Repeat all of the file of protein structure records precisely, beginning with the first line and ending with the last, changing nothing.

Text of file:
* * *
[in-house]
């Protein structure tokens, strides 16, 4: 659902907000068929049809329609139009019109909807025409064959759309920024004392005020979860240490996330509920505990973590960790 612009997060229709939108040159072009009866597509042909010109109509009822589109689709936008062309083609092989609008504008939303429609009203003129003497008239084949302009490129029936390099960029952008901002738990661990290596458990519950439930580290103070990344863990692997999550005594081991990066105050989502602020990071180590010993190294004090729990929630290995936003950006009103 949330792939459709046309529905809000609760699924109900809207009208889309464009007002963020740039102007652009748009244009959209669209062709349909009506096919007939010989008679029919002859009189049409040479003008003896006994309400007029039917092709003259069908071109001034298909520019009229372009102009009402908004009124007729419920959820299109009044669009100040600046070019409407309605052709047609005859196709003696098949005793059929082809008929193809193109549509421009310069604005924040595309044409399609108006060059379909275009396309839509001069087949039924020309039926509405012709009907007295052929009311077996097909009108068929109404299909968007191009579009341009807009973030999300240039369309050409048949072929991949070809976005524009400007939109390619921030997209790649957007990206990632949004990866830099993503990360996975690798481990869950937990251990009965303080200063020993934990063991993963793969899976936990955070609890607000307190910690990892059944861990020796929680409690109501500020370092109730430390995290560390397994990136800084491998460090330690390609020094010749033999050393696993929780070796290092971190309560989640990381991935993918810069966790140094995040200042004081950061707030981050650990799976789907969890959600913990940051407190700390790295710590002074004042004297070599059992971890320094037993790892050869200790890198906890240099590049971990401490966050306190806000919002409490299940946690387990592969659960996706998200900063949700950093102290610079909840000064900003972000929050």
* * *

[in-house]
């Protein structure tokens, strides 16, 4: 659902907000068929049809329609139009019109909807025409064959759309920024004392005020979860240490996330509920505990973590960790 612009997060229709939108040159072009009866597509042909010109109509009822589109689709936008062309083609092989609008504008939303429609009203003129003497008239084949302009490129029936390099960029952008901002738990661990290596458990519950439930580290103070990344863990692997999550005594081991990066105050989502602020990071180590010993190294004090729990929630290995936003950006009103 949330792939459709046309529905809000609760699924109900809207009208889309464009007002963020740039102007652009748009244009959209669209062709349909009506096919007939010989008679029919002859009189049409040479003008003896006994309400007029039917092709003259069908071109001034298909520019009229372009102009009402908004009124007729419920959820299109009044669009100040600046070019409407309605052709047609005859196709003696098949005793059929082809008929193809193109549509421009310069604005924040595309044409399609108006060059379909275009396309839509001069087949039924020309039926509405012709009907007295052929009311077996097909009108068929109404299909968007191009579009341009807009973030999300240039369309050409048949072929991949070809976005524009400007939109390619921030997209790649957007990206990632949004990866830099993503990360996975690798481990869950937990251990009965303080200063020993934990063991993963793969899976936990955070609890607000307190910690990892059944861990020796929680409690109501500020370092109730430390995290560390397994990136800084491998460090330690390609020094010749033999050393696993929780070796290092971190309560989640990381991935993918810069966790140094995040200042004081950061707030981050650990799976789907969890959600913990940051407190700390790295710590002074004042004297070599059992971890320094037993790892050869200790890198906890240099590049971990401490966050306190806000919002409490299940946690387990592969659960996706998200900063949700950093102290610079909840000064900003972000929050």